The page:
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Growing Up In New Zealand
- Part 7

Lance Mc Caskill - 17/3/00

A firsthand account of growing up in South Canterbury early in the twentieth century left by well-known naturalist, the late Lance McCaskill

Lancelot William McCaskill was born in Winchester, South Canterbury, on 8 May, 1900. His parents, Daniel McCaskill and Janet (nee Bisset) were both born in New Zealand to parents who had emigrated from Scotland. Lance was third in a family of four. He wrote a short memoir of his first forty five years about 1980 and this section records his childhood and teenage years. He married Isobel Aitken in 1925 and they had two sons and a daughter. He led a very active life as teacher, lecturer, conservationist and writer. He retired from Lincoln College in 1965 and died in 1985.

Margery Blackman, Lance McCaskill's daughter, has supplied the above information, Lance's story and the photographs.

Lance's story
As a child I lived in Winchester in South Canterbury. My grandfather,

The McCaskill family 1904 or 1905 <br> From left to right
Lance, Janet, Nella, Isabel, Daniel, Gordon
The McCaskill family 1904 or 1905
From left to right Lance, Janet, Nella, Isabel, Daniel, Gordon

Peter McCaskill, started the Epworth woolscour at Temuka in 1873 and later another at Silverstream near Fairlie. My father, Daniel McCaskill, was manager of the Winchester scour on Waihi Creek.

For Sunday best I wore my kilt. Two memories I have of my father are associated with it. My father was President of the Temuka Caledonian Society which ran Boxing Day Athletic Sports. A star item was the parade of the pipe band round the ring with my father and me marching with the Drum-major in the lead. I was four and a half.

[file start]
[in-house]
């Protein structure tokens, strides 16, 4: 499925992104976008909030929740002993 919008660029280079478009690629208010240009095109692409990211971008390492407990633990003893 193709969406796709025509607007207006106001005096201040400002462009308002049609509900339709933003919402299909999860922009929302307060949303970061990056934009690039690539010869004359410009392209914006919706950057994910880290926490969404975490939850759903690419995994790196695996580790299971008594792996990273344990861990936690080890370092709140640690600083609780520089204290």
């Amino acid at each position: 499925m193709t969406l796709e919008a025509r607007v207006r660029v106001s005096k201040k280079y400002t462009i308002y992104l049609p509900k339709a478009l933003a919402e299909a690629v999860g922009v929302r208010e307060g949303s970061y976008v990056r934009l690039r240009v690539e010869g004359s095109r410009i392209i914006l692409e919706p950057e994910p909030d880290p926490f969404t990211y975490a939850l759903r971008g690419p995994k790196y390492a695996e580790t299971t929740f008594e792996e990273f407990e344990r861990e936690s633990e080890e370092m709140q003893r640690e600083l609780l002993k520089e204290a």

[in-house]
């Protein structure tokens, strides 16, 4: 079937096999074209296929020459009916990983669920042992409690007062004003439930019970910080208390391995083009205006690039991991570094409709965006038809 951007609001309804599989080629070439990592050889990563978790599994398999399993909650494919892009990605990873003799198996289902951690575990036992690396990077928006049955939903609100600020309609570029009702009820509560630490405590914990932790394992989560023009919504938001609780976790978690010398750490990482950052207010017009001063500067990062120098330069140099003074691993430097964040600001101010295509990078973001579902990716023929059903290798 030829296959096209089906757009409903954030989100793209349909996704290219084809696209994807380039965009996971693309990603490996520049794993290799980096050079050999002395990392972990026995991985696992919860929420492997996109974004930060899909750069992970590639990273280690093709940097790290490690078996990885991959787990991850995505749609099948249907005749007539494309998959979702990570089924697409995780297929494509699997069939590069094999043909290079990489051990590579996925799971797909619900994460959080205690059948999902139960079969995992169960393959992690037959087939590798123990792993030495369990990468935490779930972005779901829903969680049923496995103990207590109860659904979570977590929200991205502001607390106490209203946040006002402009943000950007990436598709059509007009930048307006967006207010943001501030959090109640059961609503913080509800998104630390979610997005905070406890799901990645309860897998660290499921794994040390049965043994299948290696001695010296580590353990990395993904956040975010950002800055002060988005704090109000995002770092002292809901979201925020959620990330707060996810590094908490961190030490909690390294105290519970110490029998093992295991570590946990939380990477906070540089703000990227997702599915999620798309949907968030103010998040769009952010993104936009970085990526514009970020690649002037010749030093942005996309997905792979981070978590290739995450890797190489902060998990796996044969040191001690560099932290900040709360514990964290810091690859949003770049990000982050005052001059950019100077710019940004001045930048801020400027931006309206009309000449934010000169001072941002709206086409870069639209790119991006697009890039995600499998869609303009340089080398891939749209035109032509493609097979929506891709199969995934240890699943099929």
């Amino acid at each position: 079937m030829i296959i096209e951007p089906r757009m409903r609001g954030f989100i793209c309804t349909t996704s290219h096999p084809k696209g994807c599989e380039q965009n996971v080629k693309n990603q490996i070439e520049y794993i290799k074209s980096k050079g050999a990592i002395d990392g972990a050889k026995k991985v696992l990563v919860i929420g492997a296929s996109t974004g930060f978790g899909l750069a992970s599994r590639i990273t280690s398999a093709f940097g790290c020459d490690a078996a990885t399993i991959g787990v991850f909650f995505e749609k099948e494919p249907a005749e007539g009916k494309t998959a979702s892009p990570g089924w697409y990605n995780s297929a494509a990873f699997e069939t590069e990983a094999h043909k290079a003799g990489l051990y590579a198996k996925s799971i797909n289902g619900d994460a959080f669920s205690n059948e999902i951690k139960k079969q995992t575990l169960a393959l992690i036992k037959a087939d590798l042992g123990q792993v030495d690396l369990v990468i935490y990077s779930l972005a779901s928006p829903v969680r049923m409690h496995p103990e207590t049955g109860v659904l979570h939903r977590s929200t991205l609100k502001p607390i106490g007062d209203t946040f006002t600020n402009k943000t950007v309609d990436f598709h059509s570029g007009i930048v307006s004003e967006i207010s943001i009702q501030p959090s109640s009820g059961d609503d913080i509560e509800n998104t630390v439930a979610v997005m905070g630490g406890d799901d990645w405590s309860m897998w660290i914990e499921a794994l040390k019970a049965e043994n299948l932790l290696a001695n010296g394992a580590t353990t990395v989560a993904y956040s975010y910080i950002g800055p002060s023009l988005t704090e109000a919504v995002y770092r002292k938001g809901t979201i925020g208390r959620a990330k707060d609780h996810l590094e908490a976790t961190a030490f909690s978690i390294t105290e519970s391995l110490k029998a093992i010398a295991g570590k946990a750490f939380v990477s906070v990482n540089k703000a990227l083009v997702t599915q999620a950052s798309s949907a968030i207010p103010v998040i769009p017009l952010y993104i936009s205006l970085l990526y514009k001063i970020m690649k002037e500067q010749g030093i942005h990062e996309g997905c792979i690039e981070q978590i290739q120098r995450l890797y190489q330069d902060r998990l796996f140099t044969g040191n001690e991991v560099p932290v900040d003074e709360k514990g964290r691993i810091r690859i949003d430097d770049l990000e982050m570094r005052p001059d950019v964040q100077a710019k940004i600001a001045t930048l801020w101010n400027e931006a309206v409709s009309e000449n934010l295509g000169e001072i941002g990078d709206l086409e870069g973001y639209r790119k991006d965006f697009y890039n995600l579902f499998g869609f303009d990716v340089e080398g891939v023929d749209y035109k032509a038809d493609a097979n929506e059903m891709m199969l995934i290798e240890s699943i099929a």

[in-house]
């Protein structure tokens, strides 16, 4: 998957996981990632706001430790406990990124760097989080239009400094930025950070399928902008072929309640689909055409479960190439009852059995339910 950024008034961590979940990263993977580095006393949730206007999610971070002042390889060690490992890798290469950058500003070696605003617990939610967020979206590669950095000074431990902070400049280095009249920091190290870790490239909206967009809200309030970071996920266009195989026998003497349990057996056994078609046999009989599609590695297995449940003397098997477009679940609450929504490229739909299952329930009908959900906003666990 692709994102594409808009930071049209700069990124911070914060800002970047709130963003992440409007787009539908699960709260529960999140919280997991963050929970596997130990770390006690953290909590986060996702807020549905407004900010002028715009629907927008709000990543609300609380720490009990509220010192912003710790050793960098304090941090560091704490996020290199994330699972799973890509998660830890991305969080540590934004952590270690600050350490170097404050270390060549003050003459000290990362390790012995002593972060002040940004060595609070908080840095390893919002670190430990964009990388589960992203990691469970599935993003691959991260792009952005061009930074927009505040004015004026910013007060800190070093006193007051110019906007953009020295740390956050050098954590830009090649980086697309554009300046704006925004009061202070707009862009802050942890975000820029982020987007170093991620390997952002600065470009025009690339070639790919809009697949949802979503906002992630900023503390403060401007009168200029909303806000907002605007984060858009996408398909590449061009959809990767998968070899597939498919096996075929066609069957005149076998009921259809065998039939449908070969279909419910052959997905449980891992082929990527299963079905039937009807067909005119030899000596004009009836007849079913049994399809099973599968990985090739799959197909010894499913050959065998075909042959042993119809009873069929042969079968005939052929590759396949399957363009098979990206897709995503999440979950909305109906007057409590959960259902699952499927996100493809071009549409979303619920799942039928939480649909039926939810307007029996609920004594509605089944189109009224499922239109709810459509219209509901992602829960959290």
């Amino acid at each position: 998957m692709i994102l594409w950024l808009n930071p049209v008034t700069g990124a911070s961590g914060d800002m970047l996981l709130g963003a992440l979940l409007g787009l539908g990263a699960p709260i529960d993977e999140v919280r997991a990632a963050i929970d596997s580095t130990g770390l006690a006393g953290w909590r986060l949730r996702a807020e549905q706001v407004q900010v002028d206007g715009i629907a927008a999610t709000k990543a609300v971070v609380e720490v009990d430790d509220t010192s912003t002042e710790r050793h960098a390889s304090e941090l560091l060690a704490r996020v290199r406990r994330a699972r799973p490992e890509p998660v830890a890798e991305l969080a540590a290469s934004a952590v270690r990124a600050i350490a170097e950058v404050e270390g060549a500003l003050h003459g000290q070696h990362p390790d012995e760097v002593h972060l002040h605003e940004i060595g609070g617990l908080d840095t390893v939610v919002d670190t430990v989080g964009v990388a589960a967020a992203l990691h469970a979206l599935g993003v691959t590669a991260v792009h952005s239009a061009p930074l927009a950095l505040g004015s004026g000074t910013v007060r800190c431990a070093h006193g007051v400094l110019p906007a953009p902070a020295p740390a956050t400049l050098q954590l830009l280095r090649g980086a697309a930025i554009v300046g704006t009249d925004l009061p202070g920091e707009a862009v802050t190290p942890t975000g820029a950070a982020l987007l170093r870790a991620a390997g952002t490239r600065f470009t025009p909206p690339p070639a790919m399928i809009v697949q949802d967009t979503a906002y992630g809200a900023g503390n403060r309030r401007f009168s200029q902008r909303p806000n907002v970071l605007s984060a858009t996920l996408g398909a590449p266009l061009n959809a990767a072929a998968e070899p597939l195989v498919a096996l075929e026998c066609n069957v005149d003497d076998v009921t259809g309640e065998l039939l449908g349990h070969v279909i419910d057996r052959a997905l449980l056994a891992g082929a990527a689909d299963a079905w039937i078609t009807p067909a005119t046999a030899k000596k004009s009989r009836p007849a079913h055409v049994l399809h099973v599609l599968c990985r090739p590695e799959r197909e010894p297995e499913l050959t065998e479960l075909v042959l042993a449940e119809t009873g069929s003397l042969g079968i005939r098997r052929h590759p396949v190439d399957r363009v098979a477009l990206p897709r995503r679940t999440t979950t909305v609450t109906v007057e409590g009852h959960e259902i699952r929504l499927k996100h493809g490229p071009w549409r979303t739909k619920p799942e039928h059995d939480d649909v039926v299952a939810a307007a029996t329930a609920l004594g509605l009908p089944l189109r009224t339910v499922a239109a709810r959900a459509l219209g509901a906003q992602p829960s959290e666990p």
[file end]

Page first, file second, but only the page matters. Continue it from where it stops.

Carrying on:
The second was before he went to England in early 1905 to study the wool in the factories at Leeds and Bradford. All the family went to Timaru by train and were photographed in a place in the Arcade. I wore my kilt.

The only other time I remember him was when he was so ill. I had been at a relative's farm and was driven over to see him. I can remember being held up for him to kiss me. I understand he died next day, aged thirty five, of meningitis.

Primary School Years
Mother leased the fifty odd acres with the Wool Scour but we had the grazing for the cows, always one, sometimes two. They were grazed for the day across the Waihi Creek, this often involving up to an hour's walk home for milking at night.

Often a bit of fly fishing was done while collecting the cows, usually

Legal fishing while at high school
Legal fishing while at high school
legal! In all my time at Winchester I never came home empty handed. We only tickled the fish if they were not taking the fly. On one occasion on a very hot day in the summer holidays three of us went fishing and failed to get a bite. We got into the water and under the watercress in a few minutes we had three or four fish each. To make them appear legal we were busy hooking the mouths of the fish with flies when out from the gorse burst the Temuka Acclimatisation Society Ranger! He gave us a good talking to and confiscated all the fish. We never liked him afterwards.

Bounty for eggs
One of the joys of the life we led was bird watching and bird nesting. Eggs were bought for threepence a dozen by the Temuka Roads Board (heads for 1/- a dozen) for sparrows, thrushes and blackbirds. The sheds at the woolscour were a haven for sparrow nests and easy to climb to. We learned to leave one egg and this could be done for up to ten days. Then we would let them lay four to five and take the lot. We would cycle to Temuka on Saturday mornings, lay the eggs out on the grass and later collect payment, most of which we kept for special savings.